343 of 357 people found the following review helpful
5.0 out of 5 stars Another humdinger
I really can't believe that in the first three months of the year I have come across three gems in "A Thousand Splendid Suns," "A Quiet Belief in Angels" and now "The Book Thief." Each of these books is different but they are all stunning in their own individual way.
The Book Thief is highly original, although it did remind me somewhat of my book of the year...
Published on 14 Mar 2008 by Mr. Peter Steward
174 of 192 people found the following review helpful
3.0 out of 5 stars A 'clever' book, but not for everyone
I am ambivalent towards this book. The writing style was definitely unique; I enjoyed the frequent intermissions by the narrator, which gave the story a light-hearted and a nostalgic back-in-your-childhood feel. The ending was particularly well done - poignant, perhaps tear-jerking for many readers.
However, I felt the characterisation altogether a little weak...
Published on 20 Mar 2008 by J. Takata
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5.0 out of 5 stars Excellent Book,
I loved this book, so full of interesting characters. I am so pleased it opened my eyes to life in Germany in the war. Tought provoking on the plight of the ordinary German citizen.
5.0 out of 5 stars Superb,
Witty, endearing and very sad at times. Beautifully written. I could not put it down. A classic poignant story book
5.0 out of 5 stars beautifully brilliant,
Amazing book, a must read.
I can't put into words how much I enjoyed this. A really well written and beautiful story
5.0 out of 5 stars Bloody good read,
This book was a symphony of emotions, I cannot tell you how often I smiled, laughed or came to tears, you owe it to yourself to read this masterpiece.
3.0 out of 5 stars A Novel for Young Readers,
This review is from: The Book Thief (Paperback)
The Book Thief is about nine-year-old Liesel Meminger who is sent to live with the Hubermanns, a foster family living in a fictional town called Molching. She soon warms up to her foster-father Hans and her new best friend Rudy. Her foster-mother Rosa takes some getting used to. Liesel settles in, learns to read and takes up stealing books. One day, a young man enters the Hubermanns’ kitchen. His name is Max and he is a Jew hiding from the Nazis.
Zusak’s visual description of the setting and his vivid writing style make you believe you were a character in his novel. Walking the town of Molching with its little stores and shabby houses feels very real. Just like Liesel holding a burning book to her chest. Markus Zusak knows how to show the reader what he imagines.
The Book Thief features mainly well-crafted characters. Liesel is depicted realistically, as she turns from the shy and hesitant young girl to a brave rascal with a big heart. Like every child, she doesn’t always think about the consequences of her actions. I enjoyed the well-rounded characterization of Liesel’s loving foster-father Hans and I wish Rosa would have gotten similar treatment. As Rosa is a very reserved person, it could also be that Markus Zusak didn’t want us to know too much about Rosa. She should be as much a mystery to us as she is to Liesel. The Book Thief is narrated by Death and Markus Zusak couldn’t have chosen a better narrator. Death has a good sense of humor and keeps you glued to the pages.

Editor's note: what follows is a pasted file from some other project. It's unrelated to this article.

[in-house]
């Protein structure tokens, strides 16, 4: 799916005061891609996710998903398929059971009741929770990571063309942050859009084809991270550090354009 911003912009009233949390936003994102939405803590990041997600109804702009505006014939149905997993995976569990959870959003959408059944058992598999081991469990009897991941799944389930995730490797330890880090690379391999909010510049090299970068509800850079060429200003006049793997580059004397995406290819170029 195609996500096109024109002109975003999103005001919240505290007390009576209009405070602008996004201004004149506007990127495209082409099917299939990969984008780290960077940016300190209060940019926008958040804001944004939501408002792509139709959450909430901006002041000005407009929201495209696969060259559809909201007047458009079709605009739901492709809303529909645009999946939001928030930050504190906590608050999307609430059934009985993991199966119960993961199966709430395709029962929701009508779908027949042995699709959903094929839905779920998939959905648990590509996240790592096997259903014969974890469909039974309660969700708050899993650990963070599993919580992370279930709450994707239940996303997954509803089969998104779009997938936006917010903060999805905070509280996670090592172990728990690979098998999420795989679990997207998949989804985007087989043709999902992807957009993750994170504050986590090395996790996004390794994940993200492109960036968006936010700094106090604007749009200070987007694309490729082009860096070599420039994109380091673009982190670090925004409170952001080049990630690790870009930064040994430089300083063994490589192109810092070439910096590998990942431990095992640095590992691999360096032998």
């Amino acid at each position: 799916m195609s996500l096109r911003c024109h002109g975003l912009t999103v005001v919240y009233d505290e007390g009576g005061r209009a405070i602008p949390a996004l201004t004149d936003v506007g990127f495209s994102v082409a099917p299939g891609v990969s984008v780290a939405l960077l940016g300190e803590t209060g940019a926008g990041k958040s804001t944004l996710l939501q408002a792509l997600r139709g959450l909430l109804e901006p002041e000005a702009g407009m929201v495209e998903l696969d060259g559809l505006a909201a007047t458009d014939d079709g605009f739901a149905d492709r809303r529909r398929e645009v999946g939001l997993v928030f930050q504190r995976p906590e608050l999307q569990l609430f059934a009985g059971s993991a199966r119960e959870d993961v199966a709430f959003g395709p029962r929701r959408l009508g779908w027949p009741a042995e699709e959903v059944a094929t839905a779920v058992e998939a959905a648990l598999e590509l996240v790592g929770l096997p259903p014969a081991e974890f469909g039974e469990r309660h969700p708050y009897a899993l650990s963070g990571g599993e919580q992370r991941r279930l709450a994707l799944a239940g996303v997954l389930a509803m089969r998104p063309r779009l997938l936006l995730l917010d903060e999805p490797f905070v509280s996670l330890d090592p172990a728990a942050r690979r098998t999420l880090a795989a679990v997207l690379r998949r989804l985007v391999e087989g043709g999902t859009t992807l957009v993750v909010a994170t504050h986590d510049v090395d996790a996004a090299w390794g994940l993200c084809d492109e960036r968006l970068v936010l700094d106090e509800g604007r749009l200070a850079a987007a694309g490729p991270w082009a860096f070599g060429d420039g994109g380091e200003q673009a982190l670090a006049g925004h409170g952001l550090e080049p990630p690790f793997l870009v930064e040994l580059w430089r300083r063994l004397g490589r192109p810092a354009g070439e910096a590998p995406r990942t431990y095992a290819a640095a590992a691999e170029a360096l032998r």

So what is the overall reading experience? While The Book Thief instantly sucks you in, it slows down in the middle mainly because day-to-day events are recounted and nothing happens that stays in your mind. I couldn’t find a real climax throughout the book. Not even the scene near the end has that much impact. The ending itself, however, is satisfying. What I particularly liked was that the book features many Bavarian words and expressions which worked very well and added to the sarcastic tone the narrator created. As a person living near Bavaria, I can tell you that Markus Zusak did his research. What did not work were the printed illustrated pages of a book within this edition of the novel. They were very hard to read and quickly became annoying. The Book Thief is a solid novel that is suitable for very young readers as it leaves out many of the horrors of the time. For adults and young adults who know that millions of people died a cruel death during the Nazi regime, the book might turn out be a bit too soft.
5.0 out of 5 stars amazing read,
I found this book totally absorbing and original. Only one negative. About 6 pages are a copy of pages of a book given to the thief printed as a photo not text. It took time to work out how to zoom and scroll these pages on the kindle. The effort though time consuming is worth it.
5.0 out of 5 stars Beautifully written,
This book took my breath away. So beautifully written with some exceptional observations and phrases. Based on a German girls' experience of the Second World War, and told by the narrator, death. Whilst sounding strange, it works, and is one of the most moving books I have ever read. Not to be compared with the film, based on the book, which is absolutely nothing like if. Films should just leave some books well alone.
I highly recommend this brilliant book.
3.0 out of 5 stars sad and thoughtful,
A very unusual book, deep and very very sad. There are some lovely portraits of childhood friendships in difficult times. Moving and thoughtful.
5.0 out of 5 stars good book,
The book has an interesting plot and style of narration. Characters are well developed and the book is suitable for all ages.
5.0 out of 5 stars Brilliant!,
Wonderful story, well narrated by Death!
Lovely, believable characters.
Heart warming story. Can't wait to see the movie now.
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The Book Thief by Markus Zusak (Paperback - 1 Jan 2008)